It’s the season of chaotic sensations and somber reflections. “Take This Waltz” feels so right at this time of year, if only to remind us of one of life’s basic facts: What starts off as something new and shiny will eventually get old and rusty. A bowl of peaches left on the table is already speeding toward decay, just as a summer love affair will bloom wildly in the sun only to wither and brown when the cold winds blow. F. Scott Fitzgerald once wrote that nothing “grew stale so soon as pleasure,” and that probably goes double for the pleasures reaped in summertime.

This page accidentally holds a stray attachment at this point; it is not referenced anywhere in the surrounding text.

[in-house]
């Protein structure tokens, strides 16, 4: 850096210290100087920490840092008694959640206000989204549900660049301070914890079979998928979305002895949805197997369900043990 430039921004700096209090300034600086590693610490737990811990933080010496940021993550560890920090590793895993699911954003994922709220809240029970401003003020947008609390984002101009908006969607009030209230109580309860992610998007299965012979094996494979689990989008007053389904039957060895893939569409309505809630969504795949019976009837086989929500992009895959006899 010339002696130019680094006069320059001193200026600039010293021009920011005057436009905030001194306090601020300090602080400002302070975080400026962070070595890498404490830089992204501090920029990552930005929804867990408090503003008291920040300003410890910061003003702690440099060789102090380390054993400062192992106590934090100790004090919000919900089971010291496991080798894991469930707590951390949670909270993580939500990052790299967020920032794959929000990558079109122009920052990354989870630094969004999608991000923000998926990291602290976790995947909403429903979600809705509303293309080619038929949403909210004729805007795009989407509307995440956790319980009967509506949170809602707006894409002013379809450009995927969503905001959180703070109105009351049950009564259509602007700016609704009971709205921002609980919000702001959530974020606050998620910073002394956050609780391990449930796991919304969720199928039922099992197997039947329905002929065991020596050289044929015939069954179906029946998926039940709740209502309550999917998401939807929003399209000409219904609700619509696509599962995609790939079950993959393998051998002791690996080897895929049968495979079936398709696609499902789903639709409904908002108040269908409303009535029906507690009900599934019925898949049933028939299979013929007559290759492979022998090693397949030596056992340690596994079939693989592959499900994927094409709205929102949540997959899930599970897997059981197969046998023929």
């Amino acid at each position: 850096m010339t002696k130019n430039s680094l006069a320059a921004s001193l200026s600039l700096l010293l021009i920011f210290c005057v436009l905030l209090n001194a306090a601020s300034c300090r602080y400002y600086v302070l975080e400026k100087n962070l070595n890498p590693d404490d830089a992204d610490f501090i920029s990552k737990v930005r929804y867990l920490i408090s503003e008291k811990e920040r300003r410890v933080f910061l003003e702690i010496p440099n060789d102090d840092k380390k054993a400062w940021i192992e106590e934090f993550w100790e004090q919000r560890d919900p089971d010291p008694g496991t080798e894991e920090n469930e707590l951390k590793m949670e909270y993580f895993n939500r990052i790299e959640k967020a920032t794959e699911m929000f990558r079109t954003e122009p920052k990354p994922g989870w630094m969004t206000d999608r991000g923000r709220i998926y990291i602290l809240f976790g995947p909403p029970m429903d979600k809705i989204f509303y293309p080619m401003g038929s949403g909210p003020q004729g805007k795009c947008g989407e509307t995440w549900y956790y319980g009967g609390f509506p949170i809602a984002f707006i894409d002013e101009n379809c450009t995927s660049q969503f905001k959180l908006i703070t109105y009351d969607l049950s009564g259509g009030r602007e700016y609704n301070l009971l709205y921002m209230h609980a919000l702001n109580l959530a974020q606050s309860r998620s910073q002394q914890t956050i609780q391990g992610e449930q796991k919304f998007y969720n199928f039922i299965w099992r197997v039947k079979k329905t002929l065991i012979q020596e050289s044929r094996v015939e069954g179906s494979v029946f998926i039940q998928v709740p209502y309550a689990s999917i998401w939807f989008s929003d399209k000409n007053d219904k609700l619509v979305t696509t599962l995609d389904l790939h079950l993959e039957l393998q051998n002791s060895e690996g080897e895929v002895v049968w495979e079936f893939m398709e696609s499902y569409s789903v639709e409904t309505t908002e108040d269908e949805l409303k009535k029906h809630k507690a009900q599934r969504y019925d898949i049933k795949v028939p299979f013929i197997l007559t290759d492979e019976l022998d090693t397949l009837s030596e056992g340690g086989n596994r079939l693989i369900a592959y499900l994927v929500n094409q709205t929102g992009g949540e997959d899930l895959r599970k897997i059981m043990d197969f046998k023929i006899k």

“Take This Waltz” is languid and sensual, driven by a summer passion that moves along in fits and spurts like the engine on some retro automobile. And it all unfolds under an azure Toronto sky, Leonard Cohen crooning the title song in the background. There are scenes of front porches and wicker chairs; of communal shower stalls and a nighttime swimming pool; of feverish kissing and gentle hugging and holding hands under a bar table. Let me say at this point that I hope you have your cut-off denim shorts handy, because after this you will feel a monstrous need to change into them.

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